Workflow Tasks with Predecessors

During the last weeks I had to work around a workflow project with some specific requirements. In particular, one of the requirements was to support workflow tasks with predecessors. As you probably know, tasks in SharePoint are based on the well-known Task content type (ID: 0x0108), and “Workflow Task (SharePoint 2013)” content type inherits from it (ID: 0x0108003365C4474CAE8C42BCE396314E88E51F). Thus, because the Task content type has a Predecessors field of type LookupMulti in its set of fields, it should be easy to satisfy the customer’s requirement.

However, you know … we’re in the SharePoint world and … what’s looks easy is not always that easy Sorriso …

SharePoint Designer 2013 Native Actions

In fact, if you take a look at the “Assign Task” action in SharePoint Designer 2013 – as you can see from the following figures – it is missing the option to configure predecessor.
And it is the same for the “Start a task process” action.

Visual Studio 2013 Native Activities

Thus, I moved to Visual Studio 2013 … just to check how the corresponding activities (SingleTask and CompositeTask) behave in the low level workflow designer. However, even in Visual Studio 2013 there is the same lack of capability (see next figures), of course!
One more time, the same happens with the CompositeTask activity, as well.

Never Give Up!

Trying to figure out a possible solution, I created a bunch of tasks with relationships in a classic tasks list. Then, using the powerful REST API of SharePoint 2013 I queried for a task item, which I manually created with some predecessors. In the following figure you can see the OData/XML content of such a task.
Let’s concentrate on the PredecessorsId element:
In JSON (Accept: application/json;odata=nometadata) the same content looks like the following one:
Again, the PredecessorsId property, under the cover in JSON source text, will look like this:

{ “PredecessorsId”: [14,15] }

The Developer Solution

Thus, here is the solution to my requirement! I can simply leverage a bunch of REST API calls to update a task created either in SharePoint Designer 2013 or in Visual Studio 2013, in order to set the content of the PredecessorsId field.

I used Visual Studio 2013, just because in my case that was the tool used to create the whole SharePoint App solution. However, you can do almost the same within SharePoint Designer 2013, as well.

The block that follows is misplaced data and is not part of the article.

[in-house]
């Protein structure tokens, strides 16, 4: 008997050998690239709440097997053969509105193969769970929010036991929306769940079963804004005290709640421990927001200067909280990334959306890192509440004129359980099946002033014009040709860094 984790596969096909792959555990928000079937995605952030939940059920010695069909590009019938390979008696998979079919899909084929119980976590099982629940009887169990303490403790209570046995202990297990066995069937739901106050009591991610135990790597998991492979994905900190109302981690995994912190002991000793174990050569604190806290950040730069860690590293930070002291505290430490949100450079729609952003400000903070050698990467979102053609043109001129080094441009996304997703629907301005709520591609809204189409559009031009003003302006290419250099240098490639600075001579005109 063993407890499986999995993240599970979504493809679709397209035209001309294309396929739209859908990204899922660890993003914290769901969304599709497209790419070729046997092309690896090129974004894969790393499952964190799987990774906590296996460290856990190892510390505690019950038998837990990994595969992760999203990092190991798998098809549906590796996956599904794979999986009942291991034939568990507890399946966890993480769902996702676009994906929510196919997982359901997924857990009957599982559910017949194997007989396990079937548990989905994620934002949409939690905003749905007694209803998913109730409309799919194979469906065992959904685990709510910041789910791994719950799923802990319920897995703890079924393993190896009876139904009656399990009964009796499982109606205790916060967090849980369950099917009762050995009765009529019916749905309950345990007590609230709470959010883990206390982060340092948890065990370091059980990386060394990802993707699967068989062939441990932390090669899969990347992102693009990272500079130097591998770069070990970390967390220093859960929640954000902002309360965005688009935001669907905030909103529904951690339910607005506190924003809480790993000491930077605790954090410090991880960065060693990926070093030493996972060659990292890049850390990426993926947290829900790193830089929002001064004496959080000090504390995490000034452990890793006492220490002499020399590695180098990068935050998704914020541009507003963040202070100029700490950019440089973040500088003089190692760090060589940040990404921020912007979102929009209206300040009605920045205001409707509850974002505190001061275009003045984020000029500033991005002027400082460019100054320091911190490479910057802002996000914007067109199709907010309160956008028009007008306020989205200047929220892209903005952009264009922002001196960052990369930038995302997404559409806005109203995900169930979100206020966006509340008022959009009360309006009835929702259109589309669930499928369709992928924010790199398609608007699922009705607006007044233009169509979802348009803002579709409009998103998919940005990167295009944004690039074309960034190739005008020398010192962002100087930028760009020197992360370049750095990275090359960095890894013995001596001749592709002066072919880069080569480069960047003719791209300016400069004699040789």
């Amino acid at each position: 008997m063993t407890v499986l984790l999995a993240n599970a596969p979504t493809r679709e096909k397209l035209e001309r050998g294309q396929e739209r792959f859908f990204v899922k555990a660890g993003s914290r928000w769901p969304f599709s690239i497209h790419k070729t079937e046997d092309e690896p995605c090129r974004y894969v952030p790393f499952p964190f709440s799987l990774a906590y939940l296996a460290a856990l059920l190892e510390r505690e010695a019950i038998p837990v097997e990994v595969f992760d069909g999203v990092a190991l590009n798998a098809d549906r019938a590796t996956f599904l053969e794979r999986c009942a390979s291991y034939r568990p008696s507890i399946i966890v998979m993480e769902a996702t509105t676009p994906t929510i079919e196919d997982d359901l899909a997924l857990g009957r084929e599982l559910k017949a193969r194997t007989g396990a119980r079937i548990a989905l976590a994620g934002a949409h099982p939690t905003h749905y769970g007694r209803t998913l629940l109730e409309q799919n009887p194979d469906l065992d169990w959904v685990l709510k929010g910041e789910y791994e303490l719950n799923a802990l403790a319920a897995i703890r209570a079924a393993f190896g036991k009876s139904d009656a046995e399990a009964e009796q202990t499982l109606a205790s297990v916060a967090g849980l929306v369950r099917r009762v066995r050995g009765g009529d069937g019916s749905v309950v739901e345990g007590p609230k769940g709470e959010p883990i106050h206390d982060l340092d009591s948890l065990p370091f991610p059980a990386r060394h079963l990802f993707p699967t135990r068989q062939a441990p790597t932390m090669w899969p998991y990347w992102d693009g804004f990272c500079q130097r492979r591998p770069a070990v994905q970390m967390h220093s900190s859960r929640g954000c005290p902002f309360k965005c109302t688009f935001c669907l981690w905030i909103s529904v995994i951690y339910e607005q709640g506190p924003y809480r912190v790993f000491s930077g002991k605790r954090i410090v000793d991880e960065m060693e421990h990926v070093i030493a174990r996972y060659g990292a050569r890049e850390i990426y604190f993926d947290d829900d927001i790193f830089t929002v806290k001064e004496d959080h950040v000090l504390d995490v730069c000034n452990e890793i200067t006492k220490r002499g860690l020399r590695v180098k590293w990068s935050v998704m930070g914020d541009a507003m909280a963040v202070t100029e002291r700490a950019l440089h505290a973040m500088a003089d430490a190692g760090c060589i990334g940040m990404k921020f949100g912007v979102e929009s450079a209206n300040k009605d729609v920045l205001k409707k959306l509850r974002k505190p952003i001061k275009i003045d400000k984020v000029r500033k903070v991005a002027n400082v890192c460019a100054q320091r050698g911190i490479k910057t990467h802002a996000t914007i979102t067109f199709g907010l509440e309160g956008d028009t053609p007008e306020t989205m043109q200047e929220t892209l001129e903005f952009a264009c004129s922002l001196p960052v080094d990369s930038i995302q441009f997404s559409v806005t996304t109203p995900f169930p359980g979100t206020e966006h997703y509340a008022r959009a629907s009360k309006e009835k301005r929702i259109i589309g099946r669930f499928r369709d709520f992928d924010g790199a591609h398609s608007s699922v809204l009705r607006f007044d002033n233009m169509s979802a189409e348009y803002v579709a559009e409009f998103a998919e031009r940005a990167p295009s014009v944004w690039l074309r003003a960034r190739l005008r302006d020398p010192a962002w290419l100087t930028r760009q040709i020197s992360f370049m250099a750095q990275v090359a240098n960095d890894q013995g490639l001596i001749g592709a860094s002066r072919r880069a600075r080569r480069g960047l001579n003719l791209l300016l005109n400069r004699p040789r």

To accomplish my goal, I created a custom workflow activity in order to reuse this capability whenever I will need it. Here you can see the outline of the custom activity.
The custom activity accepts a couple of input arguments:
Those are the target WorkflowTaskId (IN: Int32), and the list of predecessors provided as an input argument of type ICollection, in order to support multiple predecessors.

First of all, I retrieve the URL of the target web site, which in my case is the app web site. Then, I retrieve the FormDigest value, using another custom activity of mines, in order to being able to safely submit the task item update request via REST.

The custom activity to retrieve the FormDigest is really trivial. Here it is:
I simply query the _api/ContextInfo URL using a POST method, and providing an HTTP Header of type Accept with a value of “application/json;odata=nometadata”. Then, I retrieve the FormDigestValue property from the JSON object returned by the HTTP REST call.

Just after retrieving the FormDigest value I can create a JSON request for updating the target task item. Using a ForEach activity over the ICollection input argument, I collect all the IDs of the predecessors into a String variable, which at the end will assume a value like this:

{ “PredecessorsId”: [14,15] }

This JSON content will be the content of the REST API request to update the target task item.

Then, I build a DynamicValue variable, which will hold the HTTP Request Headers, which are required to submit the update request. Here you can see the configured headers:
As you can see, I configure the following headers:

  • [Accept: application/json;odata=nometadata] in order to instruct SharePoint to answer using JSON light, without metadata
  • [X-RequestDigest: formDigest] to provide the FormDigest value
  • [X-HTTP-Method: MERGE] to instruct SharePoint to merge our properties (the PredecessorsId field in our case) with the other fields of the target item
  • [IF-MATCH: *] to ignore concurrency update conflicts, if any
  • [content-type: application/json;odata=nometadata] to inform SharePoint that the request content will be in JSON light format
  • [content-length: lenghtOfTheJSONRequest] to properly complete the HTTP request

Lastly, I simply call an HttpSend activity providing all these information and configuring a POST method with the URL of the target task item, which will be something like this:‘WorkflowTaskList’)/Items(16)

And you’re done … the task will be configured to support predecessors!

I hope you will find this post useful. Please, feel free to contact me via Twitter (@PaoloPia) or email (paolo at in case of any further need.